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MATHEMATICIAN

DATE

BAND

 

CROSSED DIAGONALS

ADV GEOMETRY | PACKER COLLEGIATE INSTITUTE

 

There is a really special property that some quadrilaterals have. Let’s show it to you! When diagonals intersect, they form four mini-line segments, with lengths a, b, c, and d. For some quadrilaterals, (a)(c)=(b)(d). Let’s say if a quadrilateral has this property, it is a blermion.

  • 1. Is this quadrilateral a blermion?

M ATHEMATICIAN D ATE B AND C ROSSED D IAGONALS A DV G EOMETRY | P
  • 2. Is this quadrilateral a blermion?

M ATHEMATICIAN D ATE B AND C ROSSED D IAGONALS A DV G EOMETRY | P
M ATHEMATICIAN D ATE B AND C ROSSED D IAGONALS A DV G EOMETRY | P
  • 3. Use the “Crossed Diagonals” geogebra sheet to make some conjectures for whether the following quadrilaterals are always, sometimes, or never [A/S/N] blermions.

Trapezoid: ______

Rhombus: ______

Square: ______

Isosceles Trapezoid: ______

Parallelogram: ______

Kite: ______

Rectangle: ______

  • 4. Are there any commonalities among the quadrilaterals that you’ve identified as blermions? Make a conjecture about blermions! All blermions are… _____________________________________________________________________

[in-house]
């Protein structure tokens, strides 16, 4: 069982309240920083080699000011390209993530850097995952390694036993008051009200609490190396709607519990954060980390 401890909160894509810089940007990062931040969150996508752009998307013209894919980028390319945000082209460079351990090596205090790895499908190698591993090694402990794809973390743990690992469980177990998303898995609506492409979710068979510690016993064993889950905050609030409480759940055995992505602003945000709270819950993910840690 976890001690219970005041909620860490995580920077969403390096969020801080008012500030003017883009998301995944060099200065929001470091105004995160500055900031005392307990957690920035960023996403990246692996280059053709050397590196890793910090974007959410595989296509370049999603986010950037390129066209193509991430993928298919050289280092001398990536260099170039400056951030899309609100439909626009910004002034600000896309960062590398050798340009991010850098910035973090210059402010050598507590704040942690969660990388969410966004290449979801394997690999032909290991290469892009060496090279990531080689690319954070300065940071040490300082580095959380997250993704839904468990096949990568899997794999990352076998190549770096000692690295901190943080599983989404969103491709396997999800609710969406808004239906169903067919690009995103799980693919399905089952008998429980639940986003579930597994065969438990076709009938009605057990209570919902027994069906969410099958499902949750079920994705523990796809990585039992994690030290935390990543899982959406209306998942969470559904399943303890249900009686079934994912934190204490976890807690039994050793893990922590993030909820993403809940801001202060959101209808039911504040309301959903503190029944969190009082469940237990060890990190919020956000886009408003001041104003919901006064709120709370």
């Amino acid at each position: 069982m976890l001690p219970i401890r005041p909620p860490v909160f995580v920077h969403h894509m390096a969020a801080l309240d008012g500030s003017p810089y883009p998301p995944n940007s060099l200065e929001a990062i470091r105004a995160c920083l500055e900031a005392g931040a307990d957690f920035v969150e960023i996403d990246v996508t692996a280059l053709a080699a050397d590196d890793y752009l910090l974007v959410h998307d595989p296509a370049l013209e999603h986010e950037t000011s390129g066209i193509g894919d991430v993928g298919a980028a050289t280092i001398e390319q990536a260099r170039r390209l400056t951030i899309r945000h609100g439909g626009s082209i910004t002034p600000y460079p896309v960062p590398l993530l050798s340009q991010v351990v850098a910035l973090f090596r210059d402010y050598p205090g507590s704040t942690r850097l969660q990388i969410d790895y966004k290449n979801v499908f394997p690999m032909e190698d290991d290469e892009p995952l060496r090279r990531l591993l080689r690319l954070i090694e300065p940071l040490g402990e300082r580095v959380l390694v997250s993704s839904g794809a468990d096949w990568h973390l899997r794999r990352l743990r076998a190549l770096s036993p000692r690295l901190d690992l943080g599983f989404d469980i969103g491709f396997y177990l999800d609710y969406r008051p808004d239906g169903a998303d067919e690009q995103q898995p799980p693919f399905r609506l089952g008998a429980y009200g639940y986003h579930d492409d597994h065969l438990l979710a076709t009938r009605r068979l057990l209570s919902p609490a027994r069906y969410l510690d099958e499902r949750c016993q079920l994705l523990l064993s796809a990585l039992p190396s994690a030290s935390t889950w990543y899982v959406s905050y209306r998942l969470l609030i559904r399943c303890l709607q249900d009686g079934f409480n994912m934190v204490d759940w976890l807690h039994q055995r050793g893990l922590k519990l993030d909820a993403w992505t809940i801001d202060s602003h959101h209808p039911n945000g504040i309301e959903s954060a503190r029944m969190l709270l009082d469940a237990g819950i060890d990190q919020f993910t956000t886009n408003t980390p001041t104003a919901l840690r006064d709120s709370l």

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5. Okay, are you ready for this? You better be! Drag the four points (in order) to P1=(3,9), P2= (2,6), P3=(4,2), and P4=(11,9). Yup. YUP. Was this expected?!?!?!? MIND BLOWN. Maybe? Yes? GOOD!

  • 6. Try to find more blermions that aren’t “nice” quadrilaterals that we have names for… I’m giving you the same three points as above. Keep the same three points, and find different fourth points. (No, you can’t use (11,9) again.) Your points definitely don’t need to be lattice points. Your (a)(c) and (b)(d) should be almost exactly equal (they can be off by a few hundredths if you can’t get it exact).

P1

P2

P3

P4

(3,9)

(2,6)

(4,2)

(3,9)

(2,6)

(4,2)

(3,9)

(2,6)

(4,2)

(3,9)

(2,6)

(4,2)

You have found four blermions. Your group members have found many other blermions. On a single blank geogebra sheet, someone from your group should plot points P1, P2, and P3 as red points. And then plot all the different P4s that your group came up with as green points.

Based on your geogebra explorations, do you have a revised conjecture you feel confident making?

All blermions are…

_____________________________________________________________________

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